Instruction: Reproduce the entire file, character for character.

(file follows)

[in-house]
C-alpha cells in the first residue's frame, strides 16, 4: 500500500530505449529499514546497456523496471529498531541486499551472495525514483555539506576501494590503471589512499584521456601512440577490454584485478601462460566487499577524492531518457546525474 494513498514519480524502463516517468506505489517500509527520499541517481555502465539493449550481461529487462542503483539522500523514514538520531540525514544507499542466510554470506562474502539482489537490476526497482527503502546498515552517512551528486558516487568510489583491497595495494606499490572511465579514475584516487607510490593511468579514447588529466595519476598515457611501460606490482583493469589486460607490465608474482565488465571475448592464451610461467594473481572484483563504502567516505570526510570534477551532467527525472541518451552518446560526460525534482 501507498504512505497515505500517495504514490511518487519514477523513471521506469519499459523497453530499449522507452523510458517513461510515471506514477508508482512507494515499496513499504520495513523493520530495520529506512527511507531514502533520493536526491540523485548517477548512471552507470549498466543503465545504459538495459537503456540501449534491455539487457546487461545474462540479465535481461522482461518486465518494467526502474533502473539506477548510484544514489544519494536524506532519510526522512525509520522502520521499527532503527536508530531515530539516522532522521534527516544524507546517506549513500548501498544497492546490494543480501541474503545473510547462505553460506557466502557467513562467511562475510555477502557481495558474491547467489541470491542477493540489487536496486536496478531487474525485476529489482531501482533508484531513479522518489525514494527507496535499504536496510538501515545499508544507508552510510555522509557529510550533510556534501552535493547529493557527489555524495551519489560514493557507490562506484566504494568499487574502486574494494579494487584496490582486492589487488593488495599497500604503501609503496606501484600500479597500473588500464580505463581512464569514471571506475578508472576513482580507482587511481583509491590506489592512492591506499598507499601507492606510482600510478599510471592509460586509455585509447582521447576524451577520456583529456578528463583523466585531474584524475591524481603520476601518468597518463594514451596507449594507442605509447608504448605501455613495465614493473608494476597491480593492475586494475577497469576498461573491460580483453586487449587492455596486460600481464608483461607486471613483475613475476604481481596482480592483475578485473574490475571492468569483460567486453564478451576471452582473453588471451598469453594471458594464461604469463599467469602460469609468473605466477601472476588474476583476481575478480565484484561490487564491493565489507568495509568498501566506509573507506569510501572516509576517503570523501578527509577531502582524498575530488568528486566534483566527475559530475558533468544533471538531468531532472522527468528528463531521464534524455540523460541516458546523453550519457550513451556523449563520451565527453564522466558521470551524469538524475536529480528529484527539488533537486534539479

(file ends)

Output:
[in-house]
C-alpha cells in the first residue's frame, strides 16, 4: 500500500530505449529499514546497456523496471529498531541486499551472495525514483555539506576501494590503471589512499584521456601512440577490454584485478601462460566487499577524492531518457546525474 494513498514519480524502463516517468506505489517500509527520499541517481555502465539493449550481461529487462542503483539522500523514514538520531540525514544507499542466510554470506562474502539482489537490476526497482527503502546498515552517512551528486558516487568510489583491497595495494606499490572511465579514475584516487607510490593511468579514447588529466595519476598515457611501460606490482583493469589486460607490465608474482565488465571475448592464451610461467594473481572484483563504502567516505570526510570534477551532467527525472541518451552518446560526460525534482 501507498504512505497515505500517495504514490511518487519514477523513471521506469519499459523497453530499449522507452523510458517513461510515471506514477508508482512507494515499496513499504520495513523493520530495520529506512527511507531514502533520493536526491540523485548517477548512471552507470549498466543503465545504459538495459537503456540501449534491455539487457546487461545474462540479465535481461522482461518486465518494467526502474533502473539506477548510484544514489544519494536524506532519510526522512525509520522502520521499527532503527536508530531515530539516522532522521534527516544524507546517506549513500548501498544497492546490494543480501541474503545473510547462505553460506557466502557467513562467511562475510555477502557481495558474491547467489541470491542477493540489487536496486536496478531487474525485476529489482531501482533508484531513479522518489525514494527507496535499504536496510538501515545499508544507508552510510555522509557529510550533510556534501552535493547529493557527489555524495551519489560514493557507490562506484566504494568499487574502486574494494579494487584496490582486492589487488593488495599497500604503501609503496606501484600500479597500473588500464580505463581512464569514471571506475578508472576513482580507482587511481583509491590506489592512492591506499598507499601507492606510482600510478599510471592509460586509455585509447582521447576524451577520456583529456578528463583523466585531474584524475591524481603520476601518468597518463594514451596507449594507442605509447608504448605501455613495465614493473608494476597491480593492475586494475577497469576498461573491460580483453586487449587492455596486460600481464608483461607486471613483475613475476604481481596482480592483475578485473574490475571492468569483460567486453564478451576471452582473453588471451598469453594471458594464461604469463599467469602460469609468473605466477601472476588474476583476481575478480565484484561490487564491493565489507568495509568498501566506509573507506569510501572516509576517503570523501578527509577531502582524498575530488568528486566534483566527475559530475558533468544533471538531468531532472522527468528528463531521464534524455540523460541516458546523453550519457550513451556523449563520451565527453564522466558521470551524469538524475536529480528529484527539488533537486534539479